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1 October 2005 EFFECTS OF SPRING ACORN AVAILABILITY ON BLACK BEAR DIET, MILK COMPOSITION, AND CUB SURVIVAL
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Abstract

We investigated the role of changing abundance of spring foods on female American black bear (Ursus americanus) diet, milk composition, and cub survival in western Massachusetts. We hypothesized that diets would change, percentage milk fat would be higher, and cub survival would be higher in a year when overwintered hard mast was more abundant. We obtained paired samples of milk from 7 adult female bears across consecutive reproductive cycles during which spring diets differed; 1 year followed a bumper acorn (Quercus rubra) crop and estimated spring diets were >25% acorns; the other year followed an extremely poor acorn crop and spring diets were estimated to be 99% skunk cabbage (Symplocarpus foetidus). Postdenning milk was higher in fat (26.7% versus 18.2%; P = 0.0557) during the spring when acorns were abundant, but we did not identify any carryover affect to cub survival. We suggest that adult female black bears compensate for changes in food availability by eating greater volumes of alternative foods, and perhaps allocate resources primarily to milk production; the bears appear to be able to produce milk of adequate quality to sustain cubs, regardless of spring diet.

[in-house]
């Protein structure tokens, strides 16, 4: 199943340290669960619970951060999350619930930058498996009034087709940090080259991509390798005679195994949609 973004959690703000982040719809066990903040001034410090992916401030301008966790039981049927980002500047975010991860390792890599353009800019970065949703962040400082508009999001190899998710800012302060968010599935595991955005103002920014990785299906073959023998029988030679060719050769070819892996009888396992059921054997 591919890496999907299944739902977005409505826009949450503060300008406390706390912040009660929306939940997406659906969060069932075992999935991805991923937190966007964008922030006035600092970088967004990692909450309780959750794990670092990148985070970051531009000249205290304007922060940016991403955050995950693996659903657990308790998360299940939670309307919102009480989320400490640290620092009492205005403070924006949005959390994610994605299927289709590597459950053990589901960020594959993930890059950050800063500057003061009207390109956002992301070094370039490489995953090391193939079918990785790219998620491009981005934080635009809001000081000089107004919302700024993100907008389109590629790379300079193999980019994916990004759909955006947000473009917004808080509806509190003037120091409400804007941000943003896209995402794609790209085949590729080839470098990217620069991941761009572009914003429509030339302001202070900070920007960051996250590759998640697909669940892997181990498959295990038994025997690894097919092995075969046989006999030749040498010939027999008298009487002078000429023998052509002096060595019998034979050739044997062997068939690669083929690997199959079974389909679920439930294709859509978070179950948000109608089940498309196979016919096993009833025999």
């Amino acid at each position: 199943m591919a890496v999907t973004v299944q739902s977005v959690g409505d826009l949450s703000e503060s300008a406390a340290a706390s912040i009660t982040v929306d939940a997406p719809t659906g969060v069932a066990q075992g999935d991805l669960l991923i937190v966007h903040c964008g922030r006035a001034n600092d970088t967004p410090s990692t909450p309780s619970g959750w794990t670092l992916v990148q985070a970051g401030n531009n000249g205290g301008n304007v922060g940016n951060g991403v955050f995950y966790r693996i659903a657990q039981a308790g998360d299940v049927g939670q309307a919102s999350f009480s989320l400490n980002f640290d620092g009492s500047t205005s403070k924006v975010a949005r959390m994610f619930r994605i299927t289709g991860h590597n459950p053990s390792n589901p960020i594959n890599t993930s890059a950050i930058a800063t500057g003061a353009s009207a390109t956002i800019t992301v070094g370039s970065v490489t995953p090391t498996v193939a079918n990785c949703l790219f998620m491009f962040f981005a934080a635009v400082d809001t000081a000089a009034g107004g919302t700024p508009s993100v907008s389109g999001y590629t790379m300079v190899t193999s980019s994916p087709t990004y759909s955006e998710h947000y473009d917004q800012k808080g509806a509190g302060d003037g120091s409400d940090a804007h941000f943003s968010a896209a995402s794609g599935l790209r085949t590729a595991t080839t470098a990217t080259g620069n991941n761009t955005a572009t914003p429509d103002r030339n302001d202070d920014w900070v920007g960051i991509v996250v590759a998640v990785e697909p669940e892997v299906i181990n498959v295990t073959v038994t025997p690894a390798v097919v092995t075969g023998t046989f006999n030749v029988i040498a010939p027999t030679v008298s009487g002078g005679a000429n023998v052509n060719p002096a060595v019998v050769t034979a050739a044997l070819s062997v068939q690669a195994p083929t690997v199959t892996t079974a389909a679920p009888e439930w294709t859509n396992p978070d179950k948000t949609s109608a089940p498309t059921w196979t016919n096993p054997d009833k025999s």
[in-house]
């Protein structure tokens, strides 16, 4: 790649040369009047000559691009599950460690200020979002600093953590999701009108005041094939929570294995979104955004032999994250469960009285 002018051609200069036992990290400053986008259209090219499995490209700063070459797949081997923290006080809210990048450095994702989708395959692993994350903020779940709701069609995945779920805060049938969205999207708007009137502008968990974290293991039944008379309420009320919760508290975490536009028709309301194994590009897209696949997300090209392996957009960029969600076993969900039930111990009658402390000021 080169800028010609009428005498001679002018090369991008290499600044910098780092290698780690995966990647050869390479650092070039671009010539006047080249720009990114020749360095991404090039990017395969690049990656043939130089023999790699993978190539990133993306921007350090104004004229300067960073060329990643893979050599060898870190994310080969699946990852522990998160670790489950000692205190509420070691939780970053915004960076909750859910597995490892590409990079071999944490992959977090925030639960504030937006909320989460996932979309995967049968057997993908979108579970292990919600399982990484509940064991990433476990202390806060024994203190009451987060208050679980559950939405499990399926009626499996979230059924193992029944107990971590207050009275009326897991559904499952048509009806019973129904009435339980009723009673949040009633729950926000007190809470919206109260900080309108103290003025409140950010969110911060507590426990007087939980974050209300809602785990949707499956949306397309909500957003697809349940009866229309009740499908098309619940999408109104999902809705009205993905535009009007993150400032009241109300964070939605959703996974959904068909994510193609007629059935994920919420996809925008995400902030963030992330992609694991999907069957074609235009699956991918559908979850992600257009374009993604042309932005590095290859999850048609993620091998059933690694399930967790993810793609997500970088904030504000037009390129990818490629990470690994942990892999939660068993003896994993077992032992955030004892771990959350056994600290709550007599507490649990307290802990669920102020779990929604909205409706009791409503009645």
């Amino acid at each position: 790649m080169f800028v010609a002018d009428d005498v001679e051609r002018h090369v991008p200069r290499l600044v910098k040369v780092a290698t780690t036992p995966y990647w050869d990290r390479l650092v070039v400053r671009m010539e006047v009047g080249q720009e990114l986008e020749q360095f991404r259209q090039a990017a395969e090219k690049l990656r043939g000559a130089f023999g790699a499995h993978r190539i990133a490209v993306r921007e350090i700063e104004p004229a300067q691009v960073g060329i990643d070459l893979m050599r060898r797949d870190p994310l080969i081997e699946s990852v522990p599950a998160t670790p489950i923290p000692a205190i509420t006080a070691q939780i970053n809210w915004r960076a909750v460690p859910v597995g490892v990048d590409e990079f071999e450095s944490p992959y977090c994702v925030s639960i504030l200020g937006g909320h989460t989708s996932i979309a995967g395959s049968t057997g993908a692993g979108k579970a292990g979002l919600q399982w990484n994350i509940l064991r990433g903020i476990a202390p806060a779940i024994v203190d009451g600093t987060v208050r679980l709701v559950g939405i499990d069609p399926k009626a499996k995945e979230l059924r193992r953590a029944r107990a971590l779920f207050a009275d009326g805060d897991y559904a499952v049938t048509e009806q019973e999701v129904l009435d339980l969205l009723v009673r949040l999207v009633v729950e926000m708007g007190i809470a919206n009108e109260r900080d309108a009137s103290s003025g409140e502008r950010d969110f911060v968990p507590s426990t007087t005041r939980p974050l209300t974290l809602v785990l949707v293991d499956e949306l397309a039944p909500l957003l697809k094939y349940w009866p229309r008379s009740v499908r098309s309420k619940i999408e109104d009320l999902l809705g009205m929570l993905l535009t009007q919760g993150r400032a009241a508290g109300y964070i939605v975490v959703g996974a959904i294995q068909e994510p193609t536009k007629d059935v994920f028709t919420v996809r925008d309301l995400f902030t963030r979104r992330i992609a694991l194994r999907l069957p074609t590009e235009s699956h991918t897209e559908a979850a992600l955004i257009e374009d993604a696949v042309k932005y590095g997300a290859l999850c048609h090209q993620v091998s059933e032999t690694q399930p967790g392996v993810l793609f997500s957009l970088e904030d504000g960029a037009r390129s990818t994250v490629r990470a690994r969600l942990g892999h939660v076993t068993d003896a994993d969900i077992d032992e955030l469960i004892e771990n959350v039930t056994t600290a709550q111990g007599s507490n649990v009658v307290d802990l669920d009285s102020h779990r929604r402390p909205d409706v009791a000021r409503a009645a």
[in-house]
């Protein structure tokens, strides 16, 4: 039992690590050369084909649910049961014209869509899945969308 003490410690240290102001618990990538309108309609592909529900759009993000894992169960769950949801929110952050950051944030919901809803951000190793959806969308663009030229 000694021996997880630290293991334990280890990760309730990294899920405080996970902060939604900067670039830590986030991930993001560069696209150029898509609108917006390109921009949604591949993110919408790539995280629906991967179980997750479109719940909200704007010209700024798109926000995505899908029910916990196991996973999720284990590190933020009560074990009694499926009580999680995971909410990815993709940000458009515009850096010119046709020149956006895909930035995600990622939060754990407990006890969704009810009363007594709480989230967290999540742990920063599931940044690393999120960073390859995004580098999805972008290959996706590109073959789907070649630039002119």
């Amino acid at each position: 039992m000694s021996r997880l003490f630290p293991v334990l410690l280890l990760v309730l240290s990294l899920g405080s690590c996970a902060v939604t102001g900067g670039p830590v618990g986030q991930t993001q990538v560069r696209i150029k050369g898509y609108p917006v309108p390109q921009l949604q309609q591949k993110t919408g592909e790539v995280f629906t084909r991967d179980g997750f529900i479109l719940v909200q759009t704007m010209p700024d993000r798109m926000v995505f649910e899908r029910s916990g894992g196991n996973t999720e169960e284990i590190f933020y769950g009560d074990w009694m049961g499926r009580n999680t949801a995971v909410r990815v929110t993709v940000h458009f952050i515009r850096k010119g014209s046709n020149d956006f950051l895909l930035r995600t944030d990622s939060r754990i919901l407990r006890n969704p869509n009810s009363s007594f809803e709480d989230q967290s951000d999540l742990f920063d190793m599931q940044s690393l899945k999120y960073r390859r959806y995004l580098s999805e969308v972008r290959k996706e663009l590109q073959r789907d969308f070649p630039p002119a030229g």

John E. McDonald and Todd K. Fuller "EFFECTS OF SPRING ACORN AVAILABILITY ON BLACK BEAR DIET, MILK COMPOSITION, AND CUB SURVIVAL," Journal of Mammalogy 86(5), 1022-1028, (1 October 2005). https://doi.org/10.1644/1545-1542(2005)86[1022:EOSAAO]2.0.CO;2
Accepted: 19 January 2005; Published: 1 October 2005
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